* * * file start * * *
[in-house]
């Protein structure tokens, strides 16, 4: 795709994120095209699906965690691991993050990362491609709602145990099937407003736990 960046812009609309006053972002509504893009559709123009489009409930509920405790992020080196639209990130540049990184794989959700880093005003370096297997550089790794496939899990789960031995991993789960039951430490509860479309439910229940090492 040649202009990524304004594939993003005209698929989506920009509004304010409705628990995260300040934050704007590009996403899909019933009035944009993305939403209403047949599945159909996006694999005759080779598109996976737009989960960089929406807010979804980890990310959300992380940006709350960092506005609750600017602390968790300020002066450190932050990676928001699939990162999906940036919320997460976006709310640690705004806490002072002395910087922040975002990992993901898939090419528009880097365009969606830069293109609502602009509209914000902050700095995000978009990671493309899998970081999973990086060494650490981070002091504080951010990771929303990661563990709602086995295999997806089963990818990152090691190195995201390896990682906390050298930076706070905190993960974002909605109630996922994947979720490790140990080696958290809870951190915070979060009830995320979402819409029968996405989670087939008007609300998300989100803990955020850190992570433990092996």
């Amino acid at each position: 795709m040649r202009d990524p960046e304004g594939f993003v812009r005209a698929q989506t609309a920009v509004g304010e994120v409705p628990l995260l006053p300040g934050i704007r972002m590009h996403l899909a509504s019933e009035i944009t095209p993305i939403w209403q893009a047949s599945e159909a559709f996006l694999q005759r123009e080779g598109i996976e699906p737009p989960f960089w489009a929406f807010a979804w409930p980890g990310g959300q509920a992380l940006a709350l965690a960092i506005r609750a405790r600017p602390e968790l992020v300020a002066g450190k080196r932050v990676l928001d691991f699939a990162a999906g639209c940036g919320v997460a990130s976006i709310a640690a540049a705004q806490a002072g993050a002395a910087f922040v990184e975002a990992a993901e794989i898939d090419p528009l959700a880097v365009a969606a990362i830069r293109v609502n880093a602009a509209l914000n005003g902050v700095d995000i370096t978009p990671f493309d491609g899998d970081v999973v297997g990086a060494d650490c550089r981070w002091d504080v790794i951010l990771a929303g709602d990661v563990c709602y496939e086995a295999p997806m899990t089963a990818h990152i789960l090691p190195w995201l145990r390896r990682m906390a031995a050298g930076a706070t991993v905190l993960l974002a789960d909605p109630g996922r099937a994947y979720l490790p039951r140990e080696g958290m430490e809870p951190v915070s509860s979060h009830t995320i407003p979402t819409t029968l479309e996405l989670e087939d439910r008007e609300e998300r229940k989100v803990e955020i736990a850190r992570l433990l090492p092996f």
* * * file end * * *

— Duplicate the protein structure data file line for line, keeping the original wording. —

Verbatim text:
[in-house]
């Protein structure tokens, strides 16, 4: 795709994120095209699906965690691991993050990362491609709602145990099937407003736990 960046812009609309006053972002509504893009559709123009489009409930509920405790992020080196639209990130540049990184794989959700880093005003370096297997550089790794496939899990789960031995991993789960039951430490509860479309439910229940090492 040649202009990524304004594939993003005209698929989506920009509004304010409705628990995260300040934050704007590009996403899909019933009035944009993305939403209403047949599945159909996006694999005759080779598109996976737009989960960089929406807010979804980890990310959300992380940006709350960092506005609750600017602390968790300020002066450190932050990676928001699939990162999906940036919320997460976006709310640690705004806490002072002395910087922040975002990992993901898939090419528009880097365009969606830069293109609502602009509209914000902050700095995000978009990671493309899998970081999973990086060494650490981070002091504080951010990771929303990661563990709602086995295999997806089963990818990152090691190195995201390896990682906390050298930076706070905190993960974002909605109630996922994947979720490790140990080696958290809870951190915070979060009830995320979402819409029968996405989670087939008007609300998300989100803990955020850190992570433990092996």
């Amino acid at each position: 795709m040649r202009d990524p960046e304004g594939f993003v812009r005209a698929q989506t609309a920009v509004g304010e994120v409705p628990l995260l006053p300040g934050i704007r972002m590009h996403l899909a509504s019933e009035i944009t095209p993305i939403w209403q893009a047949s599945e159909a559709f996006l694999q005759r123009e080779g598109i996976e699906p737009p989960f960089w489009a929406f807010a979804w409930p980890g990310g959300q509920a992380l940006a709350l965690a960092i506005r609750a405790r600017p602390e968790l992020v300020a002066g450190k080196r932050v990676l928001d691991f699939a990162a999906g639209c940036g919320v997460a990130s976006i709310a640690a540049a705004q806490a002072g993050a002395a910087f922040v990184e975002a990992a993901e794989i898939d090419p528009l959700a880097v365009a969606a990362i830069r293109v609502n880093a602009a509209l914000n005003g902050v700095d995000i370096t978009p990671f493309d491609g899998d970081v999973v297997g990086a060494d650490c550089r981070w002091d504080v790794i951010l990771a929303g709602d990661v563990c709602y496939e086995a295999p997806m899990t089963a990818h990152i789960l090691p190195w995201l145990r390896r990682m906390a031995a050298g930076a706070t991993v905190l993960l974002a789960d909605p109630g996922r099937a994947y979720l490790p039951r140990e080696g958290m430490e809870p951190v915070s509860s979060h009830t995320i407003p979402t819409t029968l479309e996405l989670e087939d439910r008007e609300e998300r229940k989100v803990e955020i736990a850190r992570l433990l090492p092996f």